# How to read capacitor code

Capacitors are elements of a circuit that react to rapidly changing signals, rather than slowly changing or static signals. Capacitors can store the energy from strong rapidly changing signals and return that energy to the circuit as desired. The most common usage of capacitors is to absorb noise, which is by definition a rapidly changing signal, and divert it away from the signal of interest. Different capacitor values are needed to trap different types of noise. Use these tips to learn how to read capacitor designations and determine the value of the capacitor. ## STEP 1

Understand the units of measurement used for capacitors. The base unit of capacitance is the Farad (F). This value is too large to be of use in a circuit. Smaller denominations of capacitance are used by electronic circuits. ## STEP 2

Read the value directly on larger bodied capacitors. If the surface of the body is large enough, the value will be printed directly on the capacitor. For example, 47 uF indicates 47 microFarads. ## STEP 3:

Read the capacitance of smaller bodied capacitors as two or three numbers.The designators uF or pF will not appear due to the small size of the capacitor body.

• Read two digit numbers as being in picoFarads (pF). For example, 47 would be read as 47 pF.
• Read three digit numbers as a base capacitance value in picoFarads and a multiplier. The first two digits will indicate the base capacitor value in picoFarads. The third digit will indicate a multiplier to be used on the base number to find the actual value of the capacitor.
• Use a third digit of 0 through 5 to place the corresponding number of 0s behind the base value. A third digit of 8 means multiply the base value by .01. A third digit of 9 means to multiply the base value by 0.1. For example, 472 would indicate a 4700 pF capacitor and 479 would indicate a 4.7 pF capacitor.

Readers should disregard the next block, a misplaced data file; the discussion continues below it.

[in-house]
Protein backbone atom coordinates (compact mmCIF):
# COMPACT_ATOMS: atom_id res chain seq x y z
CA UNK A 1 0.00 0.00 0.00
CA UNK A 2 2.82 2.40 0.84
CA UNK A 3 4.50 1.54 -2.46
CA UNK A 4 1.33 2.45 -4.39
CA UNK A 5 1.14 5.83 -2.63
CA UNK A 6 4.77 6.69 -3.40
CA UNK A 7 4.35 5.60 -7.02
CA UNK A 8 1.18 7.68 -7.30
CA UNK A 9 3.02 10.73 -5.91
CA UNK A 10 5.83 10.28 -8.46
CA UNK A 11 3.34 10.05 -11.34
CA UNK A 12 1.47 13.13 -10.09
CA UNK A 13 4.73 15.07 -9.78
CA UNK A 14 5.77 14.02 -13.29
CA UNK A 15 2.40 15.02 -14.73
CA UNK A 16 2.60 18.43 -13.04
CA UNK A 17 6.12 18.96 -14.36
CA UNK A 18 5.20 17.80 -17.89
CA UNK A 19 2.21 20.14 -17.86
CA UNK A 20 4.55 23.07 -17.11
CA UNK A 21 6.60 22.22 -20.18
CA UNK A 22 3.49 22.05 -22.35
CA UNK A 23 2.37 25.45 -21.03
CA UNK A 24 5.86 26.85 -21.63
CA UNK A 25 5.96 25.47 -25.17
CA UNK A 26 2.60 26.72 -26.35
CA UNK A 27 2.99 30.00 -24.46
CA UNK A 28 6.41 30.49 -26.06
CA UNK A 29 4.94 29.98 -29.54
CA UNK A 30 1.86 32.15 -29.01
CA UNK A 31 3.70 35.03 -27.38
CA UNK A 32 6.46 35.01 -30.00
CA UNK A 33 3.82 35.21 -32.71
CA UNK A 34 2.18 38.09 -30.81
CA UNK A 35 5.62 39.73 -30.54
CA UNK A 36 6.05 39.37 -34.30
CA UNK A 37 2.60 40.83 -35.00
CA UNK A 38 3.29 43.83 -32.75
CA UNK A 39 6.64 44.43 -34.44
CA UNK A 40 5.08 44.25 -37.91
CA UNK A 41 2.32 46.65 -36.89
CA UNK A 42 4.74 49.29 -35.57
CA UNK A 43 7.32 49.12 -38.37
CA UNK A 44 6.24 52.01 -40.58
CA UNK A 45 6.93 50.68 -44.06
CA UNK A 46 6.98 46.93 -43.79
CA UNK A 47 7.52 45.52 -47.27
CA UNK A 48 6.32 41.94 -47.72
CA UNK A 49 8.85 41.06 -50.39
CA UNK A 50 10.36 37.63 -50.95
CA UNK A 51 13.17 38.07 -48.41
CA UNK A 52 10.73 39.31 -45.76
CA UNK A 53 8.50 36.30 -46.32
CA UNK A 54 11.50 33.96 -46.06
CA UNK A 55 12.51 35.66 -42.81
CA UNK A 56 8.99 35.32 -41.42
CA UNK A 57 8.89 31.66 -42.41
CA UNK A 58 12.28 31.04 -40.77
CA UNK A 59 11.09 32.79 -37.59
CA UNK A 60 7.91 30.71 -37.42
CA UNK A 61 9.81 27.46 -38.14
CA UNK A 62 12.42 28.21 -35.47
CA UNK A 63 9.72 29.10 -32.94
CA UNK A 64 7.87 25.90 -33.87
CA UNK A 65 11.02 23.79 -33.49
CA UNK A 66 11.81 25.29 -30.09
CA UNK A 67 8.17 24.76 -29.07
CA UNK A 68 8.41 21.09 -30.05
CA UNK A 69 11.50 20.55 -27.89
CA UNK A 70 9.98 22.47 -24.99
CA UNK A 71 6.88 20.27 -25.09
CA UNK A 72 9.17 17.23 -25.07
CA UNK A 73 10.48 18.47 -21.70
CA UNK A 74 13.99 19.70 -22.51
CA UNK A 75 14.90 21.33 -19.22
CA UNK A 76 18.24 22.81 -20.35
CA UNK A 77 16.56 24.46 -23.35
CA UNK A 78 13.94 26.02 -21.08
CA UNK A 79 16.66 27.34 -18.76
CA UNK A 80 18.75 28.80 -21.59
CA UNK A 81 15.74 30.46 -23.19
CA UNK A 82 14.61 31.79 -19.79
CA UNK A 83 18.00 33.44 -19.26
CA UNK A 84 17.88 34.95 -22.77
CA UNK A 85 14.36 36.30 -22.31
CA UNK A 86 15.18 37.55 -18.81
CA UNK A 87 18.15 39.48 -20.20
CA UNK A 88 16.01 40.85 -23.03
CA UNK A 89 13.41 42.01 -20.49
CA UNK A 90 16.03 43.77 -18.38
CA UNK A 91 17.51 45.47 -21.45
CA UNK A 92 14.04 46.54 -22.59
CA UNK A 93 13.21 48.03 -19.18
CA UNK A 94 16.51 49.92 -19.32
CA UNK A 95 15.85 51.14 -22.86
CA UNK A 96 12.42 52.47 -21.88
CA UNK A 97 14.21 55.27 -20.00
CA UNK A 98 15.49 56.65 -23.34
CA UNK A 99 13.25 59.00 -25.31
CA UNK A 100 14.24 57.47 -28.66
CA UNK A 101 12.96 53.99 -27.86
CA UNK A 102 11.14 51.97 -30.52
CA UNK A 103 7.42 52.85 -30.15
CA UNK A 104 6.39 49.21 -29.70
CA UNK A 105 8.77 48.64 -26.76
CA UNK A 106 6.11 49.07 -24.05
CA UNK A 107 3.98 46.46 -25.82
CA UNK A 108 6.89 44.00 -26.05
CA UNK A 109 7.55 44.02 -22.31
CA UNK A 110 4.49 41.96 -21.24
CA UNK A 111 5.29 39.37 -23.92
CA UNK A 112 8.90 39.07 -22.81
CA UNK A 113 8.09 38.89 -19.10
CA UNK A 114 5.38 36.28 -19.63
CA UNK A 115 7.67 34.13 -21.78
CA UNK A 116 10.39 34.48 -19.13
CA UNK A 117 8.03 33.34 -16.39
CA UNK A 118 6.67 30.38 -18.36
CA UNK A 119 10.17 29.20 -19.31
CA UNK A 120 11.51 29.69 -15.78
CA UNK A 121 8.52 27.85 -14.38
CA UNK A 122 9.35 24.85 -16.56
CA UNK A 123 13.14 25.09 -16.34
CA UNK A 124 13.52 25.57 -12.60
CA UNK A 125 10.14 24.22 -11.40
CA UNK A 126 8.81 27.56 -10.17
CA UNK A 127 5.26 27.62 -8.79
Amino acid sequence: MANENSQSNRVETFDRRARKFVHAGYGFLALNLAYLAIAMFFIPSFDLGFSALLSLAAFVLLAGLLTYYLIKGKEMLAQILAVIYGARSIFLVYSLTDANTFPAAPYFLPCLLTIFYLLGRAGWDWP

• Digit-Character-Digit. Some small capacitors are marked with codes like 1n0. The digits are the values before and after the decimal point and the the character tells you the dimension; so the example given is 1.0 nF (nano-Farad). ## STEP 4:

Look for a letter code. Some capacitors are defined by a three number code followed by a letter. This letter represents the tolerance of the capacitor, meaning how close the actual value of the capacitor can be expected to be to the indicated value of the capacitor. The tolerances are indicated as follows.

• Read B as 0.10 percent.
• Read C as 0.25 percent.
• Read D as 0.5 percent.
• Read E as 0.5 percent. This is a duplication of a D code.
• Read F as 1 percent.
• Read G as 2 percent.
• Read H as 3 percent.
• Read J as 5 percent.
• Read K as 10 percent.
• Read M as 20 percent.
• Read N as 0.05 percent.
• Read P as plus 100 percent to minus 0 percent.
• Read Z as plus 80 percent to minus 20 percent.

ELECTROLYTIC CAPACITOR

An electrolytic capacitor is a polarized capacitor which uses an electrolyte to achieve a larger capacitance than other capacitor types. In the case of through-hole capacitors, the capacitance value as well as the maximum rated voltage is printed on the enclosure. A capacitor that has “4.7μF 25V“ printed on it has a nominal capacitance value of 4.7μF and a maximum voltage rating of 25 volts, which is never to be exceeded.

In the case of SMD (surface mounted) electrolytic capacitors, there are two basic marking types. The first one clearly states the value in microfarads and the operating voltage. For example, using this approach, a 4.7 μF capacitor with an operating voltage of 25 volts would bear the marking “4.7 25V”. In the other marking system, a letter is followed by three numbers. The letter represents the voltage rating according to the table below. The first two numbers represent the value in picofarads, while the third number is the number of zeroes to be added to the first two. For example, a 4.7 μF capacitor with a voltage rating of 25 volts would bear the marking E476. This translates to 47000000 pF = 47000 nF = 47 μF.

 Letter Voltage e 2.5 G 4 J 6.3 A 10 C 16 D 20 E 25 V 35 H 50

You can read the rest at http://www.capacitorguide.com/electrolytic-capacitor/